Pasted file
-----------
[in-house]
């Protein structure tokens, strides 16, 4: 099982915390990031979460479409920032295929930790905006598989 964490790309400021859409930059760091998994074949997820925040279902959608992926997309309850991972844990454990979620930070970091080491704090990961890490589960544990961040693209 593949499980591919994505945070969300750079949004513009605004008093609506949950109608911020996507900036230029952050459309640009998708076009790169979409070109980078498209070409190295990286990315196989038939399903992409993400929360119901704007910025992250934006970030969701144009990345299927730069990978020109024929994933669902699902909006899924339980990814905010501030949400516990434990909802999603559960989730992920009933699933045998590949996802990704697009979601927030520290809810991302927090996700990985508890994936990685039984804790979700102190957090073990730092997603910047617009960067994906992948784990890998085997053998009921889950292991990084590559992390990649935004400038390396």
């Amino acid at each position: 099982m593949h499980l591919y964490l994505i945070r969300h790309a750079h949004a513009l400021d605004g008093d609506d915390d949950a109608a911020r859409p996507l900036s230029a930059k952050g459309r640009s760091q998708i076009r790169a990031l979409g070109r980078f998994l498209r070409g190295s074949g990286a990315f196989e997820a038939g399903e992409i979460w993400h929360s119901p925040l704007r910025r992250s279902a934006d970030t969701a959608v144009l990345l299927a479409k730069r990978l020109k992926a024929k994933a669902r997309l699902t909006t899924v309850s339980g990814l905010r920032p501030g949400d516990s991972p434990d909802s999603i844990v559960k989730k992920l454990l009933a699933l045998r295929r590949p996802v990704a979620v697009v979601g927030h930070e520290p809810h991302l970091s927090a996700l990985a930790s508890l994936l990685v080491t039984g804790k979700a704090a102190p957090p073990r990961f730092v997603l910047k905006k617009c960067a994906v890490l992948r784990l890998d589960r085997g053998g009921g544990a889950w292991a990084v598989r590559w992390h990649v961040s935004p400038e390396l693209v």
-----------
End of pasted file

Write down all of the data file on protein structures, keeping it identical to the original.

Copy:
[in-house]
């Protein structure tokens, strides 16, 4: 099982915390990031979460479409920032295929930790905006598989 964490790309400021859409930059760091998994074949997820925040279902959608992926997309309850991972844990454990979620930070970091080491704090990961890490589960544990961040693209 593949499980591919994505945070969300750079949004513009605004008093609506949950109608911020996507900036230029952050459309640009998708076009790169979409070109980078498209070409190295990286990315196989038939399903992409993400929360119901704007910025992250934006970030969701144009990345299927730069990978020109024929994933669902699902909006899924339980990814905010501030949400516990434990909802999603559960989730992920009933699933045998590949996802990704697009979601927030520290809810991302927090996700990985508890994936990685039984804790979700102190957090073990730092997603910047617009960067994906992948784990890998085997053998009921889950292991990084590559992390990649935004400038390396």
């Amino acid at each position: 099982m593949h499980l591919y964490l994505i945070r969300h790309a750079h949004a513009l400021d605004g008093d609506d915390d949950a109608a911020r859409p996507l900036s230029a930059k952050g459309r640009s760091q998708i076009r790169a990031l979409g070109r980078f998994l498209r070409g190295s074949g990286a990315f196989e997820a038939g399903e992409i979460w993400h929360s119901p925040l704007r910025r992250s279902a934006d970030t969701a959608v144009l990345l299927a479409k730069r990978l020109k992926a024929k994933a669902r997309l699902t909006t899924v309850s339980g990814l905010r920032p501030g949400d516990s991972p434990d909802s999603i844990v559960k989730k992920l454990l009933a699933l045998r295929r590949p996802v990704a979620v697009v979601g927030h930070e520290p809810h991302l970091s927090a996700l990985a930790s508890l994936l990685v080491t039984g804790k979700a704090a102190p957090p073990r990961f730092v997603l910047k905006k617009c960067a994906v890490l992948r784990l890998d589960r085997g053998g009921g544990a889950w292991a990084v598989r590559w992390h990649v961040s935004p400038e390396l693209v």